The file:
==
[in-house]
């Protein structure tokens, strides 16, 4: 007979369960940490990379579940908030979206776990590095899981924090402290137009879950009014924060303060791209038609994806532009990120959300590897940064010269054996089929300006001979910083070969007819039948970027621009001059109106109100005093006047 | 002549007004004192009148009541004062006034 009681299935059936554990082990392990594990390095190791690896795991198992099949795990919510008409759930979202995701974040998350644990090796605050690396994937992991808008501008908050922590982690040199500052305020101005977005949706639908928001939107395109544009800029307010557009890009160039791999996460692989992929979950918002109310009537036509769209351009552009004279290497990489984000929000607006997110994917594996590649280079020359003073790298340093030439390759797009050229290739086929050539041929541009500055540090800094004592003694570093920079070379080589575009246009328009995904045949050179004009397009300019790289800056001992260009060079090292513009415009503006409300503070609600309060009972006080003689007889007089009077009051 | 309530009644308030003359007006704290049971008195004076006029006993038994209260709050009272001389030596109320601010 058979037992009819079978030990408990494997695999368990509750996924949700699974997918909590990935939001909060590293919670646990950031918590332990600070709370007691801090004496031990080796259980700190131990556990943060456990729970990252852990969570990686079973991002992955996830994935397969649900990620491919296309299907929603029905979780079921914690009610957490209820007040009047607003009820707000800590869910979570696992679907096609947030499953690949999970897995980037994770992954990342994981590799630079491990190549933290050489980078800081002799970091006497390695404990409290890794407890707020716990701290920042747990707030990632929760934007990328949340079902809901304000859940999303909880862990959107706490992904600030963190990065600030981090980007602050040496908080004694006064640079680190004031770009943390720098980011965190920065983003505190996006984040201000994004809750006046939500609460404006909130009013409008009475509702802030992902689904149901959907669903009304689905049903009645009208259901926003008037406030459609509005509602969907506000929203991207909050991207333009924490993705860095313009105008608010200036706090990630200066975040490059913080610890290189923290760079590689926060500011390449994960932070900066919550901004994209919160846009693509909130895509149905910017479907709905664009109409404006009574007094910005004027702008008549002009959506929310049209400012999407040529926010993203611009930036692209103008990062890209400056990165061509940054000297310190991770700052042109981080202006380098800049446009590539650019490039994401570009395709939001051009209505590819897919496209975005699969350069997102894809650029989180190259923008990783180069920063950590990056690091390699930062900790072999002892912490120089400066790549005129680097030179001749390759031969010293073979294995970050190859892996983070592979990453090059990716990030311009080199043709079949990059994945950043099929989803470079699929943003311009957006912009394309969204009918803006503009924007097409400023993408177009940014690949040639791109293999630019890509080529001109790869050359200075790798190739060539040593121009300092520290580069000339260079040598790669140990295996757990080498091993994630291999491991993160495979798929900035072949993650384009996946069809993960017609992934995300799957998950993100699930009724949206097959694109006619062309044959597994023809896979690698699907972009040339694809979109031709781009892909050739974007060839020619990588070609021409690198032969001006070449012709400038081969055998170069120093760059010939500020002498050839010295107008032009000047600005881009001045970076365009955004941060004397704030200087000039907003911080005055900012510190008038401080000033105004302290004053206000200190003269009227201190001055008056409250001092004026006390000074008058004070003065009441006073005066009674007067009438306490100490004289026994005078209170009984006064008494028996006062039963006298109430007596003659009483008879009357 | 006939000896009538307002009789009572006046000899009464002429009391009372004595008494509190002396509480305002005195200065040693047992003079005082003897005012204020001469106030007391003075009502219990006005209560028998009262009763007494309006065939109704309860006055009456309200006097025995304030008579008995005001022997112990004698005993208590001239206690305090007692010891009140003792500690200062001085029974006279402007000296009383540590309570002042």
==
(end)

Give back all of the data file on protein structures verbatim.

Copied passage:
[in-house]
């Protein structure tokens, strides 16, 4: 007979369960940490990379579940908030979206776990590095899981924090402290137009879950009014924060303060791209038609994806532009990120959300590897940064010269054996089929300006001979910083070969007819039948970027621009001059109106109100005093006047 | 002549007004004192009148009541004062006034 009681299935059936554990082990392990594990390095190791690896795991198992099949795990919510008409759930979202995701974040998350644990090796605050690396994937992991808008501008908050922590982690040199500052305020101005977005949706639908928001939107395109544009800029307010557009890009160039791999996460692989992929979950918002109310009537036509769209351009552009004279290497990489984000929000607006997110994917594996590649280079020359003073790298340093030439390759797009050229290739086929050539041929541009500055540090800094004592003694570093920079070379080589575009246009328009995904045949050179004009397009300019790289800056001992260009060079090292513009415009503006409300503070609600309060009972006080003689007889007089009077009051 | 309530009644308030003359007006704290049971008195004076006029006993038994209260709050009272001389030596109320601010 058979037992009819079978030990408990494997695999368990509750996924949700699974997918909590990935939001909060590293919670646990950031918590332990600070709370007691801090004496031990080796259980700190131990556990943060456990729970990252852990969570990686079973991002992955996830994935397969649900990620491919296309299907929603029905979780079921914690009610957490209820007040009047607003009820707000800590869910979570696992679907096609947030499953690949999970897995980037994770992954990342994981590799630079491990190549933290050489980078800081002799970091006497390695404990409290890794407890707020716990701290920042747990707030990632929760934007990328949340079902809901304000859940999303909880862990959107706490992904600030963190990065600030981090980007602050040496908080004694006064640079680190004031770009943390720098980011965190920065983003505190996006984040201000994004809750006046939500609460404006909130009013409008009475509702802030992902689904149901959907669903009304689905049903009645009208259901926003008037406030459609509005509602969907506000929203991207909050991207333009924490993705860095313009105008608010200036706090990630200066975040490059913080610890290189923290760079590689926060500011390449994960932070900066919550901004994209919160846009693509909130895509149905910017479907709905664009109409404006009574007094910005004027702008008549002009959506929310049209400012999407040529926010993203611009930036692209103008990062890209400056990165061509940054000297310190991770700052042109981080202006380098800049446009590539650019490039994401570009395709939001051009209505590819897919496209975005699969350069997102894809650029989180190259923008990783180069920063950590990056690091390699930062900790072999002892912490120089400066790549005129680097030179001749390759031969010293073979294995970050190859892996983070592979990453090059990716990030311009080199043709079949990059994945950043099929989803470079699929943003311009957006912009394309969204009918803006503009924007097409400023993408177009940014690949040639791109293999630019890509080529001109790869050359200075790798190739060539040593121009300092520290580069000339260079040598790669140990295996757990080498091993994630291999491991993160495979798929900035072949993650384009996946069809993960017609992934995300799957998950993100699930009724949206097959694109006619062309044959597994023809896979690698699907972009040339694809979109031709781009892909050739974007060839020619990588070609021409690198032969001006070449012709400038081969055998170069120093760059010939500020002498050839010295107008032009000047600005881009001045970076365009955004941060004397704030200087000039907003911080005055900012510190008038401080000033105004302290004053206000200190003269009227201190001055008056409250001092004026006390000074008058004070003065009441006073005066009674007067009438306490100490004289026994005078209170009984006064008494028996006062039963006298109430007596003659009483008879009357 | 006939000896009538307002009789009572006046000899009464002429009391009372004595008494509190002396509480305002005195200065040693047992003079005082003897005012204020001469106030007391003075009502219990006005209560028998009262009763007494309006065939109704309860006055009456309200006097025995304030008579008995005001022997112990004698005993208590001239206690305090007692010891009140003792500690200062001085029974006279402007000296009383540590309570002042």